I could not wait for Dusty Baker to leave town. I remember speeding home while listening to his swan song press conference because merely hearing his beaten voice was not enough; I had to see it. Not only that, but Lou Piniella was essentially my dream replacement for the job. Initially I wanted Joe Girardi, and would have been happy with Cub announcer Bob Brenly, but that was before I thought Lou would even be tempted to start managing again; after his stint with Tampa Bay, I figured he might just cozy up in the broadcast booth and ride out his fun there.
Hindsight is always 20-20, especially in Cub nation. Now we find ourselves in a very similar situation, and I find myself with very similar emotions.
I clapped and cheered in the car yesterday when news broke that Lou was retiring. For a minute or two, I even let myself believe in a world where he was packing it all up immediately and heading home before last night's game against the Astros. As reality settled back in, and I coped with his being around till the end of this season, I immediately began to worry about Jim Hendry.
Two straight managing decisions on Hendry's part have seen the Cubs experience 1-2 years of arguable success, followed by two years of increasing disappointment. The most important thing now is that Hendry does not have control over the new hire, which likely will be debated for the foreseeable future. Considering we have oodles of time to discuss new directions and rumors- which oddly enough have us looking once again at Bob Brenly, Joe Girardi, and an aging ex-Yank in Joe Torre- let's take this time to look into the past.
Dusty Baker earned quite the despicable reputation for himself by the time he left town. His annoyances ran from demanding sympathy for hatemail, flaunting his child in front of all available cameras, to refusing to answer simple questions, not to mention two consecutive losing seasons to wrap it all up.
The situation now with Lou is much of the same. Lou has complained frequently about having no further options, and his "waddaya want me ta do?" phrase was overused the second time he went to it. While Dusty wouldn't answer simple questions, Lou simply cannot, and, assuming the Cubs finish under .500 this year, Lou will have gone out on a similar low note as Dusty.
The best that can be said about Lou is that he won back-to-back Division "Championships" and recorded three consecutive winning seasons while in Chicago, although I'm not sure last year's 83-78 record should really be counted. Dusty's "achievements" were fewer, but he came closer to the ultimate goal than essentially any coach since 1908. Dusty was five outs away from getting the Cubs to the World Series, and while he did completely meltdown and lead the crumbling of the Cubs in games six and seven against Florida, he still came much closer than Lou ever did.
The '08 Cubs won 97 regular season games. That's nine more than the '03 Cubs that came so close under Dusty. Lou's 97 win team may have been the best Cub team that any fan has seen, but that's what makes the sweep at the hands of Manny and the Dodgers that much worse. The same can be said about Dusty getting the team so close before they ultimately failed as well. My point here is that us rabid Cub fans will have the luxury of debating over these two disappointing tenures for a long long time... probably until they finally win the World Series and we can forget about all the losing teams.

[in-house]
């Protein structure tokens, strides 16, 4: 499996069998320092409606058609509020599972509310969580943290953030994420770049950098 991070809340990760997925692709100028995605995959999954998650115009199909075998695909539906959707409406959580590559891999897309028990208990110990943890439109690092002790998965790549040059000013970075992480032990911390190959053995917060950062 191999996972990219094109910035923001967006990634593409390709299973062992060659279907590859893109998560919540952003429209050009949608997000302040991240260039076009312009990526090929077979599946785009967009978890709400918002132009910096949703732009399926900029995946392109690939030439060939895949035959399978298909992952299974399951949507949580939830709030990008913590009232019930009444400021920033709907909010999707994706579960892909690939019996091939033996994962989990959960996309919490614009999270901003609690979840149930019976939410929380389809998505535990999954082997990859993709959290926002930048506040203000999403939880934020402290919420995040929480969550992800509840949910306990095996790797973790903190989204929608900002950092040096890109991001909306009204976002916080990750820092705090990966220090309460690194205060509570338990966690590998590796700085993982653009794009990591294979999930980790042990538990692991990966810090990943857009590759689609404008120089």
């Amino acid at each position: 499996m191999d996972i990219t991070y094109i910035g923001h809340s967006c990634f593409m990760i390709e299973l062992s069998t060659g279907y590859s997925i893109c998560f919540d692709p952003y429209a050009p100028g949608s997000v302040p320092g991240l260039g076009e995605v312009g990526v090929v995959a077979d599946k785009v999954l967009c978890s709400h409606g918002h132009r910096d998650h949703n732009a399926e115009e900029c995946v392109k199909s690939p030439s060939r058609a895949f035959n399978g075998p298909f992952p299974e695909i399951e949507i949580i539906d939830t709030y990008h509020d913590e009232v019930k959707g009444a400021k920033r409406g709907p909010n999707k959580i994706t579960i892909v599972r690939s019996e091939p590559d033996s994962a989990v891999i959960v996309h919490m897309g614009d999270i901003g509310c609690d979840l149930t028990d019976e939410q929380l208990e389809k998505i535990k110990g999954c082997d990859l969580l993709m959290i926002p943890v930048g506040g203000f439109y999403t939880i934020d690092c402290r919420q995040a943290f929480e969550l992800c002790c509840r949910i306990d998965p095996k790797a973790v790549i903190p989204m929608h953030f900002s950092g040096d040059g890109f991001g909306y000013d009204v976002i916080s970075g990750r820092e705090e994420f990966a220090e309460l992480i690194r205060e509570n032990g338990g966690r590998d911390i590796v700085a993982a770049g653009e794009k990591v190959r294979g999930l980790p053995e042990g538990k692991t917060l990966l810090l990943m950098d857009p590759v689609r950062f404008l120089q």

The key for me is winning the World Series. That was all the buzz from Cub camp when Lou was hired in the first place. "The Cubs want to win the World Series," we were told. "That is the only acceptable goal;" they reassured fans that they were aware of the World Series and did in fact yearn to win it. What are we left with after this dedicated effort? An overflowing payroll, an aging and possibly untradeable core of declining veteran talent, a lame duck coach (and GM) for (at least) another two and a half months, an 0-6 playoff record, and a bleak future.
If I could travel back in time and warn myself of the Lou pains that are to come, I would urge myself not to be so excited about Dusty's departure because it really hasn't gotten any better than that. Of course, the me from three and a half years ago would lay down a righteous ass-stomping to the present me for being so thickheaded and forgetting how terrible things were under Dusty. Even considering that ominous ass-stomping, I'll take Dusty's five outs away from the World Series over Lou's two Division "Championships" and 0-6 playoff record any day.
Dusty Baker was a better Cub coach than Lou Piniella. When it comes right down to it, Lou made us all believe in the regular season but Dusty actually gave us, albeit brief, hope in the playoffs- which was something very special for a Cub fan to feel.